agencies by explicitly assigning responsibilities in the evaluation/inspection process, penalty imposition, and compensation restitution. These powers should be clearly outlined in the draft legislation, and secondary legislation should be promptly enacted to detail the procedural aspects throughout the entire process. This includes specifying powers for on-site inspections, reporting obligations, and the authority to impose penalties. The legislative provisions should be practical and enforceable, not reliant on voluntary actions.

Establishing Data Sharing for Innovation Development Purposes in AI

Recommendation: In this legislation, data sharing should be aimed at supporting AI oversight to promote transparency, providing information to stakeholders involved with AI and impacted both directly and indirectly from AI decision making process, rather than solely for supporting future technology development. Therefore, within this draft legislation, the content related to data sharing should be amended, emphasizing sharing for the purpose of educating those involved with AI to minimize the direct and indirect impacts of AI. Additionally, the stakeholders involved in data sharing should encompass oversight agencies, business partners and those involved in the usage of AI throughout the value chain. The legislation may define the scope of data sharing, specify the benefits expected from sharing, ensuring that data sharing serves a purpose and doesn't result in

unnecessary data leaks. Further study may be required to assess the value of data sharing in each format, contributing to the detailed regulations in subsequent secondary legislation.

Certification of Standards for AI Systems' Operations in Various Dimensions including to Diversity, non-discrimination and fairness

Recommendation: Under this Act, it is crucial to define the seven standards

explicitly outlined in Article 23, particularly regarding the promotion of diversity, non-discrimination, and fairness. It should detail how these principles will be implemented. Furthermore, To adapt international best practices to the Thai context, Public opinion from Thai citizens nationwide should be considered when refining these standards. It is also essential to promptly establish relevant behaviors associated with these principles across all economic sectors to prevent gaps in enforcement and avoid future injustices resulting from law enforcement.

Establishment of a Risk Assessment System for AI System Usage and the Development of an Audit Checklist for Assessment and Risk Management as Operational Guidelines

Recommendations:

  • The current draft of the legislation lacks a clear definition of "risk from AI system usage." It is essential to expedite the study of comprehensive AI- related risks across all economic sectors and promptly enact secondary legislation specifying preventive measures and risk resolution methods. This will empower public agencies and relevant entities to use this information for supervision, control and mitigating adverse effects.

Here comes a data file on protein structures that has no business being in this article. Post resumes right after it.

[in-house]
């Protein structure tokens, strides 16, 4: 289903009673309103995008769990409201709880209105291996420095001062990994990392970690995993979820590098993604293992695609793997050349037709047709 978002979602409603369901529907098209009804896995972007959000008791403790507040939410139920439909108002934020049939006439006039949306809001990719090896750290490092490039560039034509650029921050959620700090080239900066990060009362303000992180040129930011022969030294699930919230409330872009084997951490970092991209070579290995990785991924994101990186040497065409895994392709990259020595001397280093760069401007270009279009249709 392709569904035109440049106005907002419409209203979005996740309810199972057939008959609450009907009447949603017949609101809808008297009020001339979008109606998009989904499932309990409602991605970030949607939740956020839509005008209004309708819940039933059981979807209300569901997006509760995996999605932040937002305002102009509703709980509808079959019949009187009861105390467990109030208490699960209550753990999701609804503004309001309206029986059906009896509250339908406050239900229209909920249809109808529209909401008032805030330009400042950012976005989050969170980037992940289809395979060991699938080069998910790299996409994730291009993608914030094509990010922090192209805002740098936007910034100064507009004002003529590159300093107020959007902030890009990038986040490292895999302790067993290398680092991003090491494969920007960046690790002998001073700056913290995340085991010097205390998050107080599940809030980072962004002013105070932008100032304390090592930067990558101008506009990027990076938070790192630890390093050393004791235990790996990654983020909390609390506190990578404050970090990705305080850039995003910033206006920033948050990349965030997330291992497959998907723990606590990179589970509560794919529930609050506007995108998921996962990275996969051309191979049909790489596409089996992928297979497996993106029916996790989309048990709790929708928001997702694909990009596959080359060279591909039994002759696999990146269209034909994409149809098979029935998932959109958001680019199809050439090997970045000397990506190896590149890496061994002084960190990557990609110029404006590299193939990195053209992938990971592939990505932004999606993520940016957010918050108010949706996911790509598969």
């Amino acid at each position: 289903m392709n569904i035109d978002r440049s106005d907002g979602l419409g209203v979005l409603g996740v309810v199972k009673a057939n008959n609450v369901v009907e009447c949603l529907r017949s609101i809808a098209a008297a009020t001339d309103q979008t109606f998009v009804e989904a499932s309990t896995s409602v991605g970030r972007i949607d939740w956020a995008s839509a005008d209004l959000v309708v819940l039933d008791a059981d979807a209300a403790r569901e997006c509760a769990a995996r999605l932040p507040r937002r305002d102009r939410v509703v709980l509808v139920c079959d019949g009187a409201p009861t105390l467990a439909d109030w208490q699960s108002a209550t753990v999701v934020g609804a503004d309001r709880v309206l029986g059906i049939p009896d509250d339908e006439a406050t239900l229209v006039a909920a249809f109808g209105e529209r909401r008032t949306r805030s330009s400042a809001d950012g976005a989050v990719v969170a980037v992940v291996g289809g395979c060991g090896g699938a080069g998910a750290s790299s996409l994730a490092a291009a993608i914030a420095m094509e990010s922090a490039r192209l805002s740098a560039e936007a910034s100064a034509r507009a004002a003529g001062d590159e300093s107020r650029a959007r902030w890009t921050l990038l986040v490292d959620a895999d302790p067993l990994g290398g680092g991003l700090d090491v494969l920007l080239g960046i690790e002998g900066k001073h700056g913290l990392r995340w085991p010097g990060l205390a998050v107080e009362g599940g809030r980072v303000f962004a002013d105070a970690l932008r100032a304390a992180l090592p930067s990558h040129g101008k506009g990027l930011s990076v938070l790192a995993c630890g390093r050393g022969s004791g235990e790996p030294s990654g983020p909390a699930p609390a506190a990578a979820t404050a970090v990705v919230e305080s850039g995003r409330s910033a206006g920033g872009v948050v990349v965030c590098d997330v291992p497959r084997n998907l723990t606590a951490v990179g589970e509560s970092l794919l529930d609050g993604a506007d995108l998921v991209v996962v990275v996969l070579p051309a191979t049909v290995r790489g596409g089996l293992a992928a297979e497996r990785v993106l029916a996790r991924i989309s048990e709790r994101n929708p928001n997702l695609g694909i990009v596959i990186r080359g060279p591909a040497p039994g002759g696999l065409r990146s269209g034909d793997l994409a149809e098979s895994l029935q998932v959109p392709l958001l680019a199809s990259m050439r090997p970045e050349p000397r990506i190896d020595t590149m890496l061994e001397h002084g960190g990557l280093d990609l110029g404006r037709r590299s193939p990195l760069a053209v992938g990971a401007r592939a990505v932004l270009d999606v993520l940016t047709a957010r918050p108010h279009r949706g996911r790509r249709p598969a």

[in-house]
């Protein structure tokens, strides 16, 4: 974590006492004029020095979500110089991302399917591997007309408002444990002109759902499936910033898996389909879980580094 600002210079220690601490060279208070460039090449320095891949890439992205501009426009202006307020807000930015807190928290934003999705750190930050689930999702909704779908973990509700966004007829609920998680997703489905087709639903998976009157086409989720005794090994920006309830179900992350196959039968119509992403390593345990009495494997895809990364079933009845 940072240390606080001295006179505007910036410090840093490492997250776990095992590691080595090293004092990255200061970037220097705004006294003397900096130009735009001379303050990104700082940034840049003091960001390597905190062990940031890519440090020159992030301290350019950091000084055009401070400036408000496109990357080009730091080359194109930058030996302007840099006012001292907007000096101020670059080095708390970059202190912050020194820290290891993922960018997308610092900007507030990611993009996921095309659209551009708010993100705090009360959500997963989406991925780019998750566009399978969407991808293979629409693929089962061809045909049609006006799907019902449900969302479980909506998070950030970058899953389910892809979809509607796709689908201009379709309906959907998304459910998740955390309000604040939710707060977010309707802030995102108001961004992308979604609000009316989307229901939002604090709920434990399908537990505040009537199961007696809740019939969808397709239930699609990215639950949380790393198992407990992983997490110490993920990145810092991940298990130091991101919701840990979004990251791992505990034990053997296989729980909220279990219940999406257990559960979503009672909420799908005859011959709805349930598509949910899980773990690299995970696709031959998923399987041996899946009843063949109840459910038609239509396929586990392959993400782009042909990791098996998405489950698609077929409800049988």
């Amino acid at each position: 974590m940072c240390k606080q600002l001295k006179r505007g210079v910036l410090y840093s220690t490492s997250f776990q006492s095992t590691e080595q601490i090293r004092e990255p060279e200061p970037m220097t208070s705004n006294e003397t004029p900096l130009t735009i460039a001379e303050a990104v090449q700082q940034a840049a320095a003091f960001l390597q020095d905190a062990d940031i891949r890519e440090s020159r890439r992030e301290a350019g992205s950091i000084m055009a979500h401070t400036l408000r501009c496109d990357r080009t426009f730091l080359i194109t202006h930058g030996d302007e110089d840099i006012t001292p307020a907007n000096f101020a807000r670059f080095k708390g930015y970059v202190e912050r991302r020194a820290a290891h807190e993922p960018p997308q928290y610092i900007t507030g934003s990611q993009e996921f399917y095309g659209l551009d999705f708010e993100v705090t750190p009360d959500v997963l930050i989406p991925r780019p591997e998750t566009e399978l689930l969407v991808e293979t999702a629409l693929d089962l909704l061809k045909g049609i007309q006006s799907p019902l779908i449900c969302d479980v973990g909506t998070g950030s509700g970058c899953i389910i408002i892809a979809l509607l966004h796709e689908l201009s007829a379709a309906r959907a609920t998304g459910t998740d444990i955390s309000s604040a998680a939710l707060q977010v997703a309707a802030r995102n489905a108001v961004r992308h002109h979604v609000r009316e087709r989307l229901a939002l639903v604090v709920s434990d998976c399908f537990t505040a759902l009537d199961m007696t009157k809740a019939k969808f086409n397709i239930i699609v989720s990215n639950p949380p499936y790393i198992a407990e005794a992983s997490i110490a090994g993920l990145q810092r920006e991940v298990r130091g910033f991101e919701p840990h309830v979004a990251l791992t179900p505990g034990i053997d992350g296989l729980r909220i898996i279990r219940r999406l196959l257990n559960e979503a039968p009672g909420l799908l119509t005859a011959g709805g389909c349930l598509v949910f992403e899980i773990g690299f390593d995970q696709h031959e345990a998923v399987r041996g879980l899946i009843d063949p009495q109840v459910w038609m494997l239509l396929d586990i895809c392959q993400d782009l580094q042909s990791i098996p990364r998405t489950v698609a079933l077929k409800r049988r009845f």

• The current draft does not grant sufficient authority to supervisory agencies for enforcing laws to their fullest extent. Particularly concerning the

discovery of risks arising from AI operations, the law only states that the "Office shall promptly assess the impact and notify relevant agencies to take immediate action." This loophole might result in a return to the previous ineffective bureaucratic procedures, allowing risks to escalate uncontrollably. Hence, it is advisable to enhance the role of agencies in proactive and stringent risk management, allowing them to issue immediate cessation orders and potentially impose penalties in cases where the identified risks lead to significant negative consequences. However, if the current draft of the legislation on promoting and supporting AI innovation in Thailand does not directly empower supervisory agencies to impose penalties, an article may be included to authorize these agencies to act as representatives of the affected parties, allowing them to file lawsuits under civil or criminal law to ensure that enforcement measures are carried out effectively.

In addition to amending the content of the aforementioned draft legislation, an analysis of the existing gaps under current regulations and the future regulatory trends reveals the need to design secondary legislation under the draft law on promoting and supporting AI innovation in Thailand simultaneously. This is to provide all parties with access to in-depth details and prompt readiness for urgent adjustments. The secondary legislation, crucial for driving the development of AI that supports gender equality, should include at least the following laws:

  1. Announcement …. on the classification of artificial intelligence business activities.

  2. Announcement …. on the criteria and methods for defining the standards for conducting artificial intelligence business.